In a new policy brief written for Bruegel, a major Brussels-based tank devoted to international and European economic issues, La Follette School Professor Mark Copelovitch and his co-authors, Christopher Gandrud and Mark Hallerberg (both of the Hertie School of Governance in Berlin), introduce a new Financial Regulatory Transparency (FRT) index and discusses its implications for the future of financial regulation in the European Union. This innovative measure compares 68 countries over 22 years, based on how they report basic macro-prudential data to international financial institutions like the International Monetary Fund and World Bank. Although financial regulatory transparency has been found to enhance market stability and democratic legitimacy, there have been few academic studies of the issue and no broadly recognized measure of transparency currently exists. The FRT index is a unique measure that fills this data gap and makes a significant contribution to the existing literature on regulatory transparency.
Copelovitch, Gandrud and Hallerberg conclude that increased transparency lowers borrowing costs for highly indebted countries, although more transparency can increase these costs for countries whose debt levels are rapidly increasing. The data also reveal a striking trend for the countries of the European Union: they are notably more opaque than other high income countries such as the United States. The authors recommend that the European Central Bank and other European institutions take on a greater role in coordinating the reporting of this regulatory data in order to promote transparency. This reform would improve democratic accountability and financial system efficiency in the European Union.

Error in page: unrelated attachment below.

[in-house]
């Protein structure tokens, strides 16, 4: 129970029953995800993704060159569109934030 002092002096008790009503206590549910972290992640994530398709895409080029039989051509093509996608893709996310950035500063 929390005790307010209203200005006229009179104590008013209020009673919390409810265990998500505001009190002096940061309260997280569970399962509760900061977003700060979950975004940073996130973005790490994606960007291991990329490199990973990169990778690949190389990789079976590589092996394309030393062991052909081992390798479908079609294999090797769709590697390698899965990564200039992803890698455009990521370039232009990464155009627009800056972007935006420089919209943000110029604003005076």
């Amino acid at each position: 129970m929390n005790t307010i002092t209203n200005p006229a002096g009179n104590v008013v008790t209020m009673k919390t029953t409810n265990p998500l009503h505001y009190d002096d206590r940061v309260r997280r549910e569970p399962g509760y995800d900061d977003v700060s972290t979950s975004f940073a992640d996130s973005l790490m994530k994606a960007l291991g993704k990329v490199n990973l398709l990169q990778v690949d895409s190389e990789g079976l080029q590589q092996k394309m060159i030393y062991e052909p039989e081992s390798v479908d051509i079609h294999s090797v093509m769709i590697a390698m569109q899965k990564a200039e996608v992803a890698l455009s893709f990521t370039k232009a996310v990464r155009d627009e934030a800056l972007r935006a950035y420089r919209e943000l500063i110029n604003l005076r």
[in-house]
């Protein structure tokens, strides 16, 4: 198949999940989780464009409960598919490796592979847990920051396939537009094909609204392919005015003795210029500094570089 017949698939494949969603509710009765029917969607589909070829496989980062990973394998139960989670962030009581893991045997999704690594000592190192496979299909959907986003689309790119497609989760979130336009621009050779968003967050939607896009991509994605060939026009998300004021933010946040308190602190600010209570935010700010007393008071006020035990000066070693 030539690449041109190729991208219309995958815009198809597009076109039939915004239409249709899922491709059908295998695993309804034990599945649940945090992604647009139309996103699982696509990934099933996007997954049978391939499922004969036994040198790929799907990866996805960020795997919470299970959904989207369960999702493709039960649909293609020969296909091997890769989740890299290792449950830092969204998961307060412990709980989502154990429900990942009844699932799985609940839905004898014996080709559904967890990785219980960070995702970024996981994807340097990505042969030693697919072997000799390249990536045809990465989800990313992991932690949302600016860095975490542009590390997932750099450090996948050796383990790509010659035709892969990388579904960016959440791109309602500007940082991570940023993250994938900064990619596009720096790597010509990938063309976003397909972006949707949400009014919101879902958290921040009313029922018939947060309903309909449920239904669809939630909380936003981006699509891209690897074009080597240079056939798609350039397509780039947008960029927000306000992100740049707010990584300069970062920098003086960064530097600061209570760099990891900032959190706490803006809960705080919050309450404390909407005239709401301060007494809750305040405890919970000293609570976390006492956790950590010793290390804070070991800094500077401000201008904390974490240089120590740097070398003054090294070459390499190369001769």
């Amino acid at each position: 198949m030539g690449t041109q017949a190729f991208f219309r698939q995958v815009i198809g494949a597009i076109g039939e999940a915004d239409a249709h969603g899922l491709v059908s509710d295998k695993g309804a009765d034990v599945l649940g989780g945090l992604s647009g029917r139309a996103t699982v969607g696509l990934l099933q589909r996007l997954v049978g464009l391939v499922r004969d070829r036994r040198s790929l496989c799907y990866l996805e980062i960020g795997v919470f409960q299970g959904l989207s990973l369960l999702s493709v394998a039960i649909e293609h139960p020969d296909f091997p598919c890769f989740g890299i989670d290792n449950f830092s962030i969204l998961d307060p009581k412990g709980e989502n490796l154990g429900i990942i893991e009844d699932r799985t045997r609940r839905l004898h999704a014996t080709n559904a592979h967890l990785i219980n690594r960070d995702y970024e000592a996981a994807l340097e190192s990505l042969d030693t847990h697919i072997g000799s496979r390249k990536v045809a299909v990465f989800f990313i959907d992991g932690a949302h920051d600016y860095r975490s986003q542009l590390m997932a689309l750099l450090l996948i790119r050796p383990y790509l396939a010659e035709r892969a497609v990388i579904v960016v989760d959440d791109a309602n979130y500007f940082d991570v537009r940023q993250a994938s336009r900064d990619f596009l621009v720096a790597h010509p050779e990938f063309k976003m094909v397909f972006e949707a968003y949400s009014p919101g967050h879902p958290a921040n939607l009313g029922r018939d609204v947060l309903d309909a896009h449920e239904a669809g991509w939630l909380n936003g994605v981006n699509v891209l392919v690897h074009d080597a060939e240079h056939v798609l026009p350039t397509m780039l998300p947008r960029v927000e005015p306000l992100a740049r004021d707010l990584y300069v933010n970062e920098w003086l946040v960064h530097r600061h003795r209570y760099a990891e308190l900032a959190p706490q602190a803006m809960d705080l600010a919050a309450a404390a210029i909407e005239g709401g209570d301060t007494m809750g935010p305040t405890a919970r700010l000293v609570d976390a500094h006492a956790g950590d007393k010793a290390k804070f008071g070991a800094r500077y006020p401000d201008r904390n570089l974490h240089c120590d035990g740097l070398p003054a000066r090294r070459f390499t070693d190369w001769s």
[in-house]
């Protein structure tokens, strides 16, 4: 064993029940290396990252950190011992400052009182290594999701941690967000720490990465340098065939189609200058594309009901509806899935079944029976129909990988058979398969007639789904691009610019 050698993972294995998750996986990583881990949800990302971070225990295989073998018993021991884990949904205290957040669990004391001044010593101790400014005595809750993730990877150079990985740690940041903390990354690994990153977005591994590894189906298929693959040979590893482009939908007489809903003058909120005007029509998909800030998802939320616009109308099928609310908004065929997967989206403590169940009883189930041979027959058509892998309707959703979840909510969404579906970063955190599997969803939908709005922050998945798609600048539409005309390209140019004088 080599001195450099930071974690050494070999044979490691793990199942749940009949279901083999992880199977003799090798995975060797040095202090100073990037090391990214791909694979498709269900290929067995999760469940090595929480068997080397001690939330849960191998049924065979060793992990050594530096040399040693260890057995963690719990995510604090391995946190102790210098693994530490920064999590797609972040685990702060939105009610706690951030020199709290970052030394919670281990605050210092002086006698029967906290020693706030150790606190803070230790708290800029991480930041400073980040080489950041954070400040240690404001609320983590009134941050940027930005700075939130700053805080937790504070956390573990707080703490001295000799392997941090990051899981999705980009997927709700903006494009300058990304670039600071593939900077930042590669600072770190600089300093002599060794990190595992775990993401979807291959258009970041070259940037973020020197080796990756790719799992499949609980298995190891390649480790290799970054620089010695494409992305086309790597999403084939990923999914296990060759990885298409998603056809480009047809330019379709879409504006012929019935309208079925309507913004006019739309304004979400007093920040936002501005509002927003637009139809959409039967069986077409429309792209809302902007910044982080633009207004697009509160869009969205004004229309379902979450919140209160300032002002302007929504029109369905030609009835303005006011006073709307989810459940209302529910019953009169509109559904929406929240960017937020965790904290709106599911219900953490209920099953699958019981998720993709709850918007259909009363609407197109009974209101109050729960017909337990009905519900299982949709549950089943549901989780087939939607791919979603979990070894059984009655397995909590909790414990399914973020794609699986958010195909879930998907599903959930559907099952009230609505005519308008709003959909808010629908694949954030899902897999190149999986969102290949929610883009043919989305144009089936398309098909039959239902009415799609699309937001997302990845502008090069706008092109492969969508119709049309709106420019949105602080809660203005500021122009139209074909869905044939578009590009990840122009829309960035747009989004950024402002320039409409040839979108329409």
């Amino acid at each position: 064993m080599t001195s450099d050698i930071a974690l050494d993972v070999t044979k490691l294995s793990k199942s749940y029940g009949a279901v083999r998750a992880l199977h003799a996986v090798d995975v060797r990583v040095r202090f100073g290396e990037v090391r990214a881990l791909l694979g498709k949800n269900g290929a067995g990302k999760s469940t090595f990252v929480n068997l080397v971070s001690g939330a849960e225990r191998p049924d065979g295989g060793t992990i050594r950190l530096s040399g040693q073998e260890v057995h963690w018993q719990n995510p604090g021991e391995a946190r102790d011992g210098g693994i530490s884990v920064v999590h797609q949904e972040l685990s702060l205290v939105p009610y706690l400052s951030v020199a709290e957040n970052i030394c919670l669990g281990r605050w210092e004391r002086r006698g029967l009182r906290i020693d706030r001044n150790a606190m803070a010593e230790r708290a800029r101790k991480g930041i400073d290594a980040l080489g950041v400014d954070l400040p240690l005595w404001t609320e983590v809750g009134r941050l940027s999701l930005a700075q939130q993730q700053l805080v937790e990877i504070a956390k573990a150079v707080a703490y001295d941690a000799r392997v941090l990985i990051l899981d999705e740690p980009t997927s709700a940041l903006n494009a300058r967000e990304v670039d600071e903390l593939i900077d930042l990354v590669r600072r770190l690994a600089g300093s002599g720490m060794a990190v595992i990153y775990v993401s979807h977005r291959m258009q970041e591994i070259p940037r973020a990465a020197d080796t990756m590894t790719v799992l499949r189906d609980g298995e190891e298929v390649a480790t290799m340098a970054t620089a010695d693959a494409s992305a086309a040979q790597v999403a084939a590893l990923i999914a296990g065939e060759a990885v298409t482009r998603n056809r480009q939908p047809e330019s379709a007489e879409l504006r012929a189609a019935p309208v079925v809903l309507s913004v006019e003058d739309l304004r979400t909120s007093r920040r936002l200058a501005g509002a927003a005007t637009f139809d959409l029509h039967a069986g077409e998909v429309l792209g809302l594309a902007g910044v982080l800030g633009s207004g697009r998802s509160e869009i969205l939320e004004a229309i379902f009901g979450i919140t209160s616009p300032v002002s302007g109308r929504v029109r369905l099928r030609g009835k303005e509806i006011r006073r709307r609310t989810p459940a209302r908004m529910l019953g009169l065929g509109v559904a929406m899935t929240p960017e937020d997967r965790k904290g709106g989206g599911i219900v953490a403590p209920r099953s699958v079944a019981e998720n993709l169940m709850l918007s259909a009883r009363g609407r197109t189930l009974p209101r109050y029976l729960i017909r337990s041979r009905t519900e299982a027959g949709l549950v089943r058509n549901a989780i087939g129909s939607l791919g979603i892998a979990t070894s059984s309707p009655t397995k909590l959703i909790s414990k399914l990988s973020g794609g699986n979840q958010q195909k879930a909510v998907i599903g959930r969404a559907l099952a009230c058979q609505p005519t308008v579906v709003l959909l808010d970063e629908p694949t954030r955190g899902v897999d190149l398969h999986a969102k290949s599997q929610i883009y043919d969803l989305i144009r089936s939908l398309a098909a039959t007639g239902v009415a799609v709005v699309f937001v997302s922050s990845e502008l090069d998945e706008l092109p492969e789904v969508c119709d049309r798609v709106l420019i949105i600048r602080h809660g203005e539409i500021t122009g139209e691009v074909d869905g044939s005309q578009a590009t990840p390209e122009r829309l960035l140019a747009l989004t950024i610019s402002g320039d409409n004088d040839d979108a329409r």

The Bruegel policy brief, “Financial Regulatory Transparency: New Data and Implications for EU Policy,” was published in the December 2015 issue of Breugel Policy Contribution. It is available online at: http://bruegel.org/2015/12/financial-regulatory-transparency-new-data-and-implications-for-eu-policy/. A related blog post is available at: http://bruegel.org/2015/12/opaque-europe-financial-supervisory-transparency-why-its-important-and-how-to-improve-it/.
Copelovitch is an expert in international political economy and international organizations, with a focus on international financial issues. The research project and ongoing collaboration with Gandrud and Hallerberg developed as a result of his sabbatical as a visiting scholar at the Hertie School during the 2013-14 academic year.